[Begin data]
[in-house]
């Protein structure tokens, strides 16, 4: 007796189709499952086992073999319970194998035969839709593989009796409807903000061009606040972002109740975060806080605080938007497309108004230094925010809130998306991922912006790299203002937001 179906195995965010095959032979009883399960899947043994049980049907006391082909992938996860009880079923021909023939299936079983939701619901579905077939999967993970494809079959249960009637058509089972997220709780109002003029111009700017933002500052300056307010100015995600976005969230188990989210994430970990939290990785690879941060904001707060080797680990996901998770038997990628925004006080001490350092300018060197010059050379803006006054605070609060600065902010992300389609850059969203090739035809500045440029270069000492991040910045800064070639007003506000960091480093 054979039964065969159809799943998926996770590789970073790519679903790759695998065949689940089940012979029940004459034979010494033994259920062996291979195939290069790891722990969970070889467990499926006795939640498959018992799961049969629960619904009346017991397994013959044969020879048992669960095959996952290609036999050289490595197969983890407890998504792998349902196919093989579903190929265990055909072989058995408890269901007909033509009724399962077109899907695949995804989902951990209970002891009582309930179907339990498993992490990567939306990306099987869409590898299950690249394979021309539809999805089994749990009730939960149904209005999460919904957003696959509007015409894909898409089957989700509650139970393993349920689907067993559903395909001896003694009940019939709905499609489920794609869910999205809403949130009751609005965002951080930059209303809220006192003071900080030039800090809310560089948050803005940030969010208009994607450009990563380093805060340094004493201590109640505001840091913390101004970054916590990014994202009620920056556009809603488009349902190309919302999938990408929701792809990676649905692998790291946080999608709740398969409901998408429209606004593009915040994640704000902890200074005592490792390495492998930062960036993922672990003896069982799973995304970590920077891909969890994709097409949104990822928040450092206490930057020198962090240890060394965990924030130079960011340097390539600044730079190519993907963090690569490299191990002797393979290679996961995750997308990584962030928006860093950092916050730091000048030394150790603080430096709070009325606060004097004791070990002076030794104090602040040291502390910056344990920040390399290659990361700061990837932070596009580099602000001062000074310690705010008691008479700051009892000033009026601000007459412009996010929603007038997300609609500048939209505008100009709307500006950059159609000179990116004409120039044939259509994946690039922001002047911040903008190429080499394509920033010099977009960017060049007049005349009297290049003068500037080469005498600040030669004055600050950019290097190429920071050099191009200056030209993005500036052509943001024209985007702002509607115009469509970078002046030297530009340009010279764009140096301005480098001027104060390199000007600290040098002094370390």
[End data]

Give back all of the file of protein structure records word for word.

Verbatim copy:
[in-house]
């Protein structure tokens, strides 16, 4: 007796189709499952086992073999319970194998035969839709593989009796409807903000061009606040972002109740975060806080605080938007497309108004230094925010809130998306991922912006790299203002937001 179906195995965010095959032979009883399960899947043994049980049907006391082909992938996860009880079923021909023939299936079983939701619901579905077939999967993970494809079959249960009637058509089972997220709780109002003029111009700017933002500052300056307010100015995600976005969230188990989210994430970990939290990785690879941060904001707060080797680990996901998770038997990628925004006080001490350092300018060197010059050379803006006054605070609060600065902010992300389609850059969203090739035809500045440029270069000492991040910045800064070639007003506000960091480093 054979039964065969159809799943998926996770590789970073790519679903790759695998065949689940089940012979029940004459034979010494033994259920062996291979195939290069790891722990969970070889467990499926006795939640498959018992799961049969629960619904009346017991397994013959044969020879048992669960095959996952290609036999050289490595197969983890407890998504792998349902196919093989579903190929265990055909072989058995408890269901007909033509009724399962077109899907695949995804989902951990209970002891009582309930179907339990498993992490990567939306990306099987869409590898299950690249394979021309539809999805089994749990009730939960149904209005999460919904957003696959509007015409894909898409089957989700509650139970393993349920689907067993559903395909001896003694009940019939709905499609489920794609869910999205809403949130009751609005965002951080930059209303809220006192003071900080030039800090809310560089948050803005940030969010208009994607450009990563380093805060340094004493201590109640505001840091913390101004970054916590990014994202009620920056556009809603488009349902190309919302999938990408929701792809990676649905692998790291946080999608709740398969409901998408429209606004593009915040994640704000902890200074005592490792390495492998930062960036993922672990003896069982799973995304970590920077891909969890994709097409949104990822928040450092206490930057020198962090240890060394965990924030130079960011340097390539600044730079190519993907963090690569490299191990002797393979290679996961995750997308990584962030928006860093950092916050730091000048030394150790603080430096709070009325606060004097004791070990002076030794104090602040040291502390910056344990920040390399290659990361700061990837932070596009580099602000001062000074310690705010008691008479700051009892000033009026601000007459412009996010929603007038997300609609500048939209505008100009709307500006950059159609000179990116004409120039044939259509994946690039922001002047911040903008190429080499394509920033010099977009960017060049007049005349009297290049003068500037080469005498600040030669004055600050950019290097190429920071050099191009200056030209993005500036052509943001024209985007702002509607115009469509970078002046030297530009340009010279764009140096301005480098001027104060390199000007600290040098002094370390």